Another good class I took as part of the Big D Conference was presented by Eva Kaniasty, the founder of Red Pill UX, and a research and design consultancy.
The role of the UX researcher is an important one. We, as UX researchers, need to design our research studies for analysis. Obviously when we perform a story, we are trying to gather important data. This data we gain in our research efforts need to be analyzed and our findings need to be communicated to others. We need to think about how to visualize our research.
Get your stakeholders to empathize with their customers and users. One way to do this is to take photos of the real people using the product. Don’t use fancy stock photography with posed fake models. Use your smartphone and take pictures of people using the product. And take more pictures of the person, sort of posed, to use as your persona image. This makes the persona more realistic and will provide the opportunity for your stakeholders to see the real person behind the persona.
I learned about the website UI Faces where you can go and get more “realistic” photos that are free to use in your personas or other needs. Granted, I checked this site out, and there’s a lot of avatars from people I follow on Twitter. But hey, your customer probably does not follow them and therefore they won’t recognize the images. So go ahead and check out the site to see if it needs your image needs for personas.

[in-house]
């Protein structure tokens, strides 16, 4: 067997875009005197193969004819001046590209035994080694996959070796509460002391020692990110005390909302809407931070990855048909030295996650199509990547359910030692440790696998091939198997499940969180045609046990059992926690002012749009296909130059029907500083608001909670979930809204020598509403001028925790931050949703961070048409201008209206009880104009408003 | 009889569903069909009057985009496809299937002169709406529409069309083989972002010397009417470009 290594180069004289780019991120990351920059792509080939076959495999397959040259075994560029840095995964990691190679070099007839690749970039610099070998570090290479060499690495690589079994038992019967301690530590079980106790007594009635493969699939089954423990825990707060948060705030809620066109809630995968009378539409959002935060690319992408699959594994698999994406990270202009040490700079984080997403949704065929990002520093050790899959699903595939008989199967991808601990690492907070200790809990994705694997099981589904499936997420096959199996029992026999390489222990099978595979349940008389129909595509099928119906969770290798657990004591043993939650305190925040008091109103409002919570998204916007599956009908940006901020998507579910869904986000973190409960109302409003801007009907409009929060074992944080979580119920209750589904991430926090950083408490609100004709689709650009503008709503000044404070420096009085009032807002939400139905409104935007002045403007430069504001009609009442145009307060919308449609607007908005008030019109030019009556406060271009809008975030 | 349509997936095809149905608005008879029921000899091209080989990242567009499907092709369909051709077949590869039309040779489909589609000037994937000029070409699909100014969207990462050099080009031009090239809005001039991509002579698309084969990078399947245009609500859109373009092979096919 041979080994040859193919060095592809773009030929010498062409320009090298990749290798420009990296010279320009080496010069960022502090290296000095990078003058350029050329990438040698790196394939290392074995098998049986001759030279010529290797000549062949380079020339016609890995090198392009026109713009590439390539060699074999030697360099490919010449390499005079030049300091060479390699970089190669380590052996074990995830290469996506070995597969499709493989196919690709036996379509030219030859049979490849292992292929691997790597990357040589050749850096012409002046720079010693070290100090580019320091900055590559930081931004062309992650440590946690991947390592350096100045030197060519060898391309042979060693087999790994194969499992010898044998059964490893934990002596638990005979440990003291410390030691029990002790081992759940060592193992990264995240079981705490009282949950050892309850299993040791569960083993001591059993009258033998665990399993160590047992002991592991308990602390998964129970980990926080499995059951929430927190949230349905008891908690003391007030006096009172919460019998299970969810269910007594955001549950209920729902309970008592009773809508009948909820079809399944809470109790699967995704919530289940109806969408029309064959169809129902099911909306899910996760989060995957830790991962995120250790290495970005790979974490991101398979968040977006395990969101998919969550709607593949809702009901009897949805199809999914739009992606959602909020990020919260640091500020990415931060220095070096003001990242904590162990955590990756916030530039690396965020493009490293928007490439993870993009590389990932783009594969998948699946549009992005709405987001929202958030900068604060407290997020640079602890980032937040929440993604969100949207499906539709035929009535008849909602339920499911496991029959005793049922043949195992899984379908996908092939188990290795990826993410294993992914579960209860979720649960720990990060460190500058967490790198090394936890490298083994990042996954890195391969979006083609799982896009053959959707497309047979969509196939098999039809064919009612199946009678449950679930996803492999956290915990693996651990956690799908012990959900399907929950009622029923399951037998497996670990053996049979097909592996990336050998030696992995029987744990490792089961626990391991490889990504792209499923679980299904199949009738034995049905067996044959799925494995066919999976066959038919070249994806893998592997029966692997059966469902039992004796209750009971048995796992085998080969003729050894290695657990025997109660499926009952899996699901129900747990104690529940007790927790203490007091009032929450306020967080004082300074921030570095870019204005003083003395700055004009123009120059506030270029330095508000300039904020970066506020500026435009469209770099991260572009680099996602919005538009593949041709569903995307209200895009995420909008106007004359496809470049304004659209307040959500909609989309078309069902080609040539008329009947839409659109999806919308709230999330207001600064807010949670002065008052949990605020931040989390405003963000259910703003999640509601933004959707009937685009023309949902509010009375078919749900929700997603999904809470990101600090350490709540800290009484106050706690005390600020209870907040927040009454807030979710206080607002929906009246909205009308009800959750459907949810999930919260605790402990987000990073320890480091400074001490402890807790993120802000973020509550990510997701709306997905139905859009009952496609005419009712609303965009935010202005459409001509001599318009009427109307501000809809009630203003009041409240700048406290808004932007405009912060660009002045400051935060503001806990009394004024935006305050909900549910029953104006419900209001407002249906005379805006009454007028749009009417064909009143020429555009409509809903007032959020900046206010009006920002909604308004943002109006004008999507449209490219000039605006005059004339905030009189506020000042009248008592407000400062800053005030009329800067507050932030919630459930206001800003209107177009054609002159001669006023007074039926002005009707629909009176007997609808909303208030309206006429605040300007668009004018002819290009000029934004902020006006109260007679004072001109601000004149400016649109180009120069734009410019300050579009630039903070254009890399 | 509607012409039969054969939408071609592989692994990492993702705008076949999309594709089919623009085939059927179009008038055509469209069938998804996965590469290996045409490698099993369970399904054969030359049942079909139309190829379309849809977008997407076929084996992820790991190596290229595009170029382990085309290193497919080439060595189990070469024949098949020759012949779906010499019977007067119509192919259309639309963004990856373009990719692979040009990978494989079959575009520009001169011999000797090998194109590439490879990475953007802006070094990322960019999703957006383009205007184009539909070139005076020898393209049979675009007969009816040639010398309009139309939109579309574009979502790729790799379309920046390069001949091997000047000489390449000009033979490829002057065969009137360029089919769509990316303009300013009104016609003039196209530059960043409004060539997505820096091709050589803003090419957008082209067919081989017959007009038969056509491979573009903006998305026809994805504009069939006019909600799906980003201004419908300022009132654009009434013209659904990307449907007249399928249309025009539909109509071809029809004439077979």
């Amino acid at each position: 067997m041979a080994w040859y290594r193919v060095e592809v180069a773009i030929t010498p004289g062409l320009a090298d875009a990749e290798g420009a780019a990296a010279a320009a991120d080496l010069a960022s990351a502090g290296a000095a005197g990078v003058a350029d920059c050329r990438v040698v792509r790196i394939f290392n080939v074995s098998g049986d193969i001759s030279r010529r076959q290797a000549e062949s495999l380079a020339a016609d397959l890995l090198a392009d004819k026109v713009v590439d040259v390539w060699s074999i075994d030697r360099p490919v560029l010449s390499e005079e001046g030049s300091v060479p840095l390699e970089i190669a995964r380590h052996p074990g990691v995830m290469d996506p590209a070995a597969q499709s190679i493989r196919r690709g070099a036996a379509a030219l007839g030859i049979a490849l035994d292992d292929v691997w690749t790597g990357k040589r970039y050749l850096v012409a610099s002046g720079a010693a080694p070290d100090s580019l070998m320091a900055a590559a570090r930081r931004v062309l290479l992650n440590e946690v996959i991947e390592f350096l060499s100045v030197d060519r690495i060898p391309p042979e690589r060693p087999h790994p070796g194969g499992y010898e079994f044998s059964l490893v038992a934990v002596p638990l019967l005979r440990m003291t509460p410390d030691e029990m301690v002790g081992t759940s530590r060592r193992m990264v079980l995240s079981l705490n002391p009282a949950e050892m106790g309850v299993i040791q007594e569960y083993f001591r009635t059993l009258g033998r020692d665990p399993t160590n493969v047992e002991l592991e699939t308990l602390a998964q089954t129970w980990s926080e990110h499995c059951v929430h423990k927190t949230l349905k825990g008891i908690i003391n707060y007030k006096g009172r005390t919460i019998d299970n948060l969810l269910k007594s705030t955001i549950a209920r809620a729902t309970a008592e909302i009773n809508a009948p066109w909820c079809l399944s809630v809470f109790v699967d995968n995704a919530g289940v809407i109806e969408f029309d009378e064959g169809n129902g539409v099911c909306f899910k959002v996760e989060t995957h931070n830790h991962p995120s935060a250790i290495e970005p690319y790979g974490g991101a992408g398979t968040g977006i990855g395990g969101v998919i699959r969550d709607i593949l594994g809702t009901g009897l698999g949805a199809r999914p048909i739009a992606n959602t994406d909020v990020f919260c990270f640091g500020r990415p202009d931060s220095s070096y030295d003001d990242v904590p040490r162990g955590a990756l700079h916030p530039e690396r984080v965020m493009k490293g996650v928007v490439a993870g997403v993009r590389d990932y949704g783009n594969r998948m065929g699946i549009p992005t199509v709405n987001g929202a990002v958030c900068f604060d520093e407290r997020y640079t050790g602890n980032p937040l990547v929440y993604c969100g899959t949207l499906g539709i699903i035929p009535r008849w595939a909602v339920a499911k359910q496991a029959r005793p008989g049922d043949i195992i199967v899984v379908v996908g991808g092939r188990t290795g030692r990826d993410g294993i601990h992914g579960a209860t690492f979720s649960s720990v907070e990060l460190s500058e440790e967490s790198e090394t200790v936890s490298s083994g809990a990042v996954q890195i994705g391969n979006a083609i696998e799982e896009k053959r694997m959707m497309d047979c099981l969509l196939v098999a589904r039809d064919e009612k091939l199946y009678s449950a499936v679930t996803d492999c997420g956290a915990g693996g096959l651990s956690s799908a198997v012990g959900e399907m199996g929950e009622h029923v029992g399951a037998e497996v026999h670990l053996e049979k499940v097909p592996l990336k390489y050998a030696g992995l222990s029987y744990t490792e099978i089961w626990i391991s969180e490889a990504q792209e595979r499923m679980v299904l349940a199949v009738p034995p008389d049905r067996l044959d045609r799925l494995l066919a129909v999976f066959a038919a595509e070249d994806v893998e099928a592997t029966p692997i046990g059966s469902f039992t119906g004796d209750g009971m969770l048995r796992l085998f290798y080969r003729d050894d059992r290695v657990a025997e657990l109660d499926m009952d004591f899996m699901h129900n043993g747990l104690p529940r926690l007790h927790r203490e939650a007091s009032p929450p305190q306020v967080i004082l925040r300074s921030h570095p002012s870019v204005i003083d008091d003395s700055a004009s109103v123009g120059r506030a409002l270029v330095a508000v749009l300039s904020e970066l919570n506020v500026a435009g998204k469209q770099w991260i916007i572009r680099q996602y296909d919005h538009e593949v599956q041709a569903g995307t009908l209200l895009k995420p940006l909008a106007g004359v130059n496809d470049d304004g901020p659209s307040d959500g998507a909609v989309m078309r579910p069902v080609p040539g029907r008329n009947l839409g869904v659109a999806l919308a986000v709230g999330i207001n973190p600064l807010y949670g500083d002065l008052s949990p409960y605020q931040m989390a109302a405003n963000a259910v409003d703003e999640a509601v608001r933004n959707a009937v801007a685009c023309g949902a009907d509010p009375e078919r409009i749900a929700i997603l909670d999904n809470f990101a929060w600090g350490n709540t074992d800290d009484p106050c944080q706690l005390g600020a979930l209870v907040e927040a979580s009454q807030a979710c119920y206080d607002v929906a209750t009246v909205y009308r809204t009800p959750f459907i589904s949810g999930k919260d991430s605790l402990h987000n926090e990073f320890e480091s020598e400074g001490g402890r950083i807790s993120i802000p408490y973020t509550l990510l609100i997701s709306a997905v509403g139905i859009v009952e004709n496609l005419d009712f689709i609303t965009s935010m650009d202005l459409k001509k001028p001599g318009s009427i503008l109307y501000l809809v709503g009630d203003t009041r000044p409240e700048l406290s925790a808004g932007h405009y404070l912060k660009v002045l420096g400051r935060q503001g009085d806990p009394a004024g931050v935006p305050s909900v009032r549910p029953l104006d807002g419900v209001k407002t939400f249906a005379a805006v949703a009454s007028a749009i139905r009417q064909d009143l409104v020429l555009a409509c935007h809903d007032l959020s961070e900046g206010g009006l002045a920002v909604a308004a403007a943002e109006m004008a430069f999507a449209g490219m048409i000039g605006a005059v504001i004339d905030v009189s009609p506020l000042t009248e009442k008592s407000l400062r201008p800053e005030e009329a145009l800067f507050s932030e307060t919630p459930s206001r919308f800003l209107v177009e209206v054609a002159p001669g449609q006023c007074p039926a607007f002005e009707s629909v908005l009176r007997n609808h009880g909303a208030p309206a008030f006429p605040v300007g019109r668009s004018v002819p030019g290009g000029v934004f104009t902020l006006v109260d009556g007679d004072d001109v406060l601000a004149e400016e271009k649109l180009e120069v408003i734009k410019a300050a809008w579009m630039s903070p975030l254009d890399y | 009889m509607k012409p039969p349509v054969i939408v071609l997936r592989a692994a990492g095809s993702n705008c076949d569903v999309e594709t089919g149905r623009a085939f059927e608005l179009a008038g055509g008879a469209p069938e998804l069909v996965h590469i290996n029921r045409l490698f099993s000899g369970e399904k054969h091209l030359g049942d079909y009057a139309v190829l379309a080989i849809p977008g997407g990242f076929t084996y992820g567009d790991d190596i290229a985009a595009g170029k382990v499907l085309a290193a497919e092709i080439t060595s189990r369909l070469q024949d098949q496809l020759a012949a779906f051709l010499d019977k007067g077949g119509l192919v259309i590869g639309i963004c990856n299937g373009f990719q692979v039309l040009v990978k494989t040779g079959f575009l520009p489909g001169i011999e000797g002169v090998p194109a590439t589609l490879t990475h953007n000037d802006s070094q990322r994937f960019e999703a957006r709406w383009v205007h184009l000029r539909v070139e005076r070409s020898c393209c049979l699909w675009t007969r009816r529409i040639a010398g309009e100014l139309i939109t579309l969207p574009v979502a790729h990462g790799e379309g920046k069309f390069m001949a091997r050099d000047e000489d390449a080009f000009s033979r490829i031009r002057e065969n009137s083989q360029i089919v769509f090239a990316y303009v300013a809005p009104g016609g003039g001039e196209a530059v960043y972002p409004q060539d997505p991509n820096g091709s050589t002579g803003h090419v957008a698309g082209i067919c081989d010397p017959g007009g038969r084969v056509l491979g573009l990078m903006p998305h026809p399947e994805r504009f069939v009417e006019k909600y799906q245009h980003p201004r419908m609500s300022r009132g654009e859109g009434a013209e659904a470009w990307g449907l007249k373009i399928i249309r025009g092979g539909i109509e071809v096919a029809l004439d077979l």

The problem with personas today is that many people just make them up. They don’t generate them using interview data or base them on real users. People often create personas based on “ideal” customers which is not accurate. Be sure that when you create personas, create them based on real research. Also make sure that they represent real people and customers, not ideal ones.
Additional notes from this talk
- Pie charts are poor visualization tools much of the time.
- Icons can be used to visualize data, but don’t over use them.
- After you have a research session, write a quick summary right afterwards so you don’t forget the important details. The longer you wait, the more you will forget.
- Videos are time consuming and become outdated quickly.
- Quotes can be very powerful and easier to generate than video clips.
- Look for patterns in your data.
- Don’t use a word cloud to summarize data.
- Word clouds are hard to read, noisy and the colors used can be confusing, portraying a confusing hierarchy.
- A treemap shows the frequency of terms used in a combined bar chart.
- Make any color coding meaningful and explain what it means.
- Test with color blindness tools to make sure that color can be seen.
- Do no over aggregate that data. That happens when you smooth and combine data together too much. When this happens, the data can lose its meaning. Don’t combine much because if you do, you can lose where the problems are.
- Use words instead of illustrating with a bunch of repetitive icons.
- Don’t use statistics for something subjective like severity ratings.
- For “Ease of Use” ratings, use a bar chart, not a pie chart.
- Stars are not good to rate the severity of something. People think more stars means “good” and that is the opposite mental model for the severity rating scale.
- Dot voting is good to give everyone a chance to vote and it surfaces up the problems that need addressing first. The most votes wins!
Top visualization mistakes
- Implying statistical significance
- Over aggregation
- Comparing apples and oranges
- Leaving out context